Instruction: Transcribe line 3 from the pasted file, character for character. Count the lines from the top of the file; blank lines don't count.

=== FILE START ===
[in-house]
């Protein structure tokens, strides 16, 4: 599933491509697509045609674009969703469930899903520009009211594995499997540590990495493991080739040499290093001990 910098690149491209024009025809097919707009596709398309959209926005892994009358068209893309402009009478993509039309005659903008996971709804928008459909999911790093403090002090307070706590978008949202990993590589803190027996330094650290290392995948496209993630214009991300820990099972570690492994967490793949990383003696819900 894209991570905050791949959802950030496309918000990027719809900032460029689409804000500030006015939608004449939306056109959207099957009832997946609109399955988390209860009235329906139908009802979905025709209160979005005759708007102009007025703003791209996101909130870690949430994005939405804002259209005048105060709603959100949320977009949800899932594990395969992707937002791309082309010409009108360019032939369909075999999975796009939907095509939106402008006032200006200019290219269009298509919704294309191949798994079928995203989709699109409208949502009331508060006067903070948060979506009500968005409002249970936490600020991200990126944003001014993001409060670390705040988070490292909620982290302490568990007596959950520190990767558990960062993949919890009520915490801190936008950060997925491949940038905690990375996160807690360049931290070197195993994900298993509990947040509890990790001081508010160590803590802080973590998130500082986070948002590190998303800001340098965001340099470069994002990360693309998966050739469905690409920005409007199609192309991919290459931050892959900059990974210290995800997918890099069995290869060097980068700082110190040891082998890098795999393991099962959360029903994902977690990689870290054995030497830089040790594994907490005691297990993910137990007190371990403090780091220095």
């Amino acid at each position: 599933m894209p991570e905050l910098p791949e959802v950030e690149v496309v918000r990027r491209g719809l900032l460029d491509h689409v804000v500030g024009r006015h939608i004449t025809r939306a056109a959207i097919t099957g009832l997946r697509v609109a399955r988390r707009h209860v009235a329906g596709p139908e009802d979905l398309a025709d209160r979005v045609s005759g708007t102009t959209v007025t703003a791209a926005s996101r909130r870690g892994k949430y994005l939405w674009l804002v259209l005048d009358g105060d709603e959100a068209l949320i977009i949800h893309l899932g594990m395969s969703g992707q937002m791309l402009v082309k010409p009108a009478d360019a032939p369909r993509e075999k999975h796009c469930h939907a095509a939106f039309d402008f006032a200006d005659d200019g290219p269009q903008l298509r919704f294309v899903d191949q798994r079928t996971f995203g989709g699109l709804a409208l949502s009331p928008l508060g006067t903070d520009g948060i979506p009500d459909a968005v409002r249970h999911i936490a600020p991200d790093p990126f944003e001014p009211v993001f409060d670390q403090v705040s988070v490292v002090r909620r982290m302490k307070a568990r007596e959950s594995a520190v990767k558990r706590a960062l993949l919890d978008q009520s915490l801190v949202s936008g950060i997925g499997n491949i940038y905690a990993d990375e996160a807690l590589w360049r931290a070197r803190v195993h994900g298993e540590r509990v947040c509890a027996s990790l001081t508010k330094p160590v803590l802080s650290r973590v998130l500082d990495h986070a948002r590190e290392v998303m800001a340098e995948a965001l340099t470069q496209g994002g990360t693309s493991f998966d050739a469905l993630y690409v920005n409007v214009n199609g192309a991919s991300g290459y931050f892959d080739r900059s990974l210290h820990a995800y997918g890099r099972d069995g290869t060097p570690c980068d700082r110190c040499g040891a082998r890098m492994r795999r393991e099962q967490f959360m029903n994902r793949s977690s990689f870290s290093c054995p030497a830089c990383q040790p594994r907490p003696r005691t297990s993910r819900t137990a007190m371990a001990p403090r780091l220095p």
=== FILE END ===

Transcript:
């Amino acid at each position: 599933m894209p991570e905050l910098p791949e959802v950030e690149v496309v918000r990027r491209g719809l900032l460029d491509h689409v804000v500030g024009r006015h939608i004449t025809r939306a056109a959207i097919t099957g009832l997946r697509v609109a399955r988390r707009h209860v009235a329906g596709p139908e009802d979905l398309a025709d209160r979005v045609s005759g708007t102009t959209v007025t703003a791209a926005s996101r909130r870690g892994k949430y994005l939405w674009l804002v259209l005048d009358g105060d709603e959100a068209l949320i977009i949800h893309l899932g594990m395969s969703g992707q937002m791309l402009v082309k010409p009108a009478d360019a032939p369909r993509e075999k999975h796009c469930h939907a095509a939106f039309d402008f006032a200006d005659d200019g290219p269009q903008l298509r919704f294309v899903d191949q798994r079928t996971f995203g989709g699109l709804a409208l949502s009331p928008l508060g006067t903070d520009g948060i979506p009500d459909a968005v409002r249970h999911i936490a600020p991200d790093p990126f944003e001014p009211v993001f409060d670390q403090v705040s988070v490292v002090r909620r982290m302490k307070a568990r007596e959950s594995a520190v990767k558990r706590a960062l993949l919890d978008q009520s915490l801190v949202s936008g950060i997925g499997n491949i940038y905690a990993d990375e996160a807690l590589w360049r931290a070197r803190v195993h994900g298993e540590r509990v947040c509890a027996s990790l001081t508010k330094p160590v803590l802080s650290r973590v998130l500082d990495h986070a948002r590190e290392v998303m800001a340098e995948a965001l340099t470069q496209g994002g990360t693309s493991f998966d050739a469905l993630y690409v920005n409007v214009n199609g192309a991919s991300g290459y931050f892959d080739r900059s990974l210290h820990a995800y997918g890099r099972d069995g290869t060097p570690c980068d700082r110190c040499g040891a082998r890098m492994r795999r393991e099962q967490f959360m029903n994902r793949s977690s990689f870290s290093c054995p030497a830089c990383q040790p594994r907490p003696r005691t297990s993910r819900t137990a007190m371990a001990p403090r780091l220095p």